This is my third question here.

For the past two days, I have asked two questions here, both of which have a bearing on my current question. I have been working on deriving an equation relating $\sigma(n^2)$ to $\sigma(n)$, if $n$ is odd.

Now, to begin with, we know that $\sigma(n^2)$ is odd, but we can't really be sure about the residue of $\sigma(n^2)$ modulo $4$, even if I know (by my current considerations) that $\sigma(n)$ is incongruent to $2$ modulo $4$. [Edit: As of today [June 22 2012], I am no longer sure about $\sigma(n) \not\equiv 2 \pmod 4$! :-(] I tried tackling the various cases that need to be considered to cover this problem in its full generality, but I think this mammoth task is too complex for me. Hence, I decided to ask this third question:

Is there a specific equation relating $\sigma(n^2)$ to $\sigma(n)$, if $n$ is odd?

Since $n \mid n^2$ and $n < n^2$, all the divisors of $n$ also divide $n^2$. Thus, intuitively, I know that $\sigma(n)$ forms part of the sum that is $\sigma(n^2)$. In other words, I have:

$$\sigma(n^2) = \sigma(n) + \sum_{\substack{d \mid n^2 \\ n < d \le n^2}}{d}.$$

(I am not so sure about that second addend, though.) Furthermore, since $I(n) < I(n^2) < (I(n))^2$, where $I(x) = \frac{\sigma(x)}{x}$ is the abundancy index of the positive integer $x$, then $n\sigma(n) < \sigma(n^2) < (\sigma(n))^2$. So then, I have:

$$\sigma(n^2) = n\sigma(n) + A, \hspace{0.10in} (**)$$


$$\sigma(n^2) = (\sigma(n))^2 - B. \hspace{0.10in} (***)$$

My obvious question at this point is: Is it possible to express $A$ or $B$ in terms of $n$, without using $(**)$ and $(***)$?

Appreciate any feedback/replies on this. Thanks!

  • 2
    $\begingroup$ There can be more terms in that sum $\sigma(n^2) = \sigma(n) + ...$. Take $n = 15$ and note that $15^2$ has $9$ as a divisor $\endgroup$ – Cocopuffs Jun 20 '12 at 22:48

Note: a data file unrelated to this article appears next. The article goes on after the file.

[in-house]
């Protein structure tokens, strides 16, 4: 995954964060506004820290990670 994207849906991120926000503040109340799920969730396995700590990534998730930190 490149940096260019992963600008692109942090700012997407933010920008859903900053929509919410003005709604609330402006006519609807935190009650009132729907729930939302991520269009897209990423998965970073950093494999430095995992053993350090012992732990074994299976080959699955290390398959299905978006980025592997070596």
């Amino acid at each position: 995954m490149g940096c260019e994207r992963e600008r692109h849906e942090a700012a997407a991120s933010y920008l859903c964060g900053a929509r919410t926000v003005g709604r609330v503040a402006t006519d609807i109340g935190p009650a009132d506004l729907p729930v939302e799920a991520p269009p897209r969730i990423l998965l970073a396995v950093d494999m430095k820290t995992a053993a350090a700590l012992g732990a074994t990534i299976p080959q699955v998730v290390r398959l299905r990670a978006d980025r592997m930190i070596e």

• 1
    $\begingroup$ Note that $\sigma(21)=\sigma(31)$ but $\sigma(21^2)\ne\sigma(31^2)$, so it is impossible for $\sigma(n^2)$ to be purely a function of $\sigma(n)$. On the other hand, allowing $\sigma(n^2)=f(n,\sigma(n))$, we should wonder how $f$ is being restricted (as $f(x,y)=\sigma(x^2)$ would be trivial): precisely what is or isn't allowed? $\endgroup$ – anon Jun 21 '12 at 1:44

Since $\sigma$ is multiplicative we can consider powers of primes as a base case. $$ \sigma(p^a) = \sum_{j=0}^a p^j = \frac{p^{a+1}-1}{p-1} \\ \sigma(p^{2a}) = \frac{p^{2a+1}-1}{p-1}=p^a \sigma(p^a)+\frac{p^a-1}{p-1} $$ So if $n=\prod p_i^{a_i}$ then $$ \sigma(n^2) = \prod \left(p_i^{a_i} \sigma(p_i^{a_i})+\frac{p_i^{a_i}-1}{p_i-1}\right) $$ The first term in the product gives $n\sigma(n)$, but the other terms rely on the factorization in a way that I don't think will allow a simple expression in terms of $n$ alone.

  • $\begingroup$ Thank you very much for this answer, Zander! $\endgroup$ – Jose Arnaldo Bebita-Dris Jun 21 '12 at 4:41
  • $\begingroup$ We can rewrite Zander's final expression for $\sigma(n^2)$ as: $$\sigma(n^2) = \prod\left({{p_i}\sigma({p_i}^{a_i}) + \sigma({p_i}^{a_i - 1})}\right).$$ $\endgroup$ – Jose Arnaldo Bebita-Dris Jun 21 '12 at 20:12

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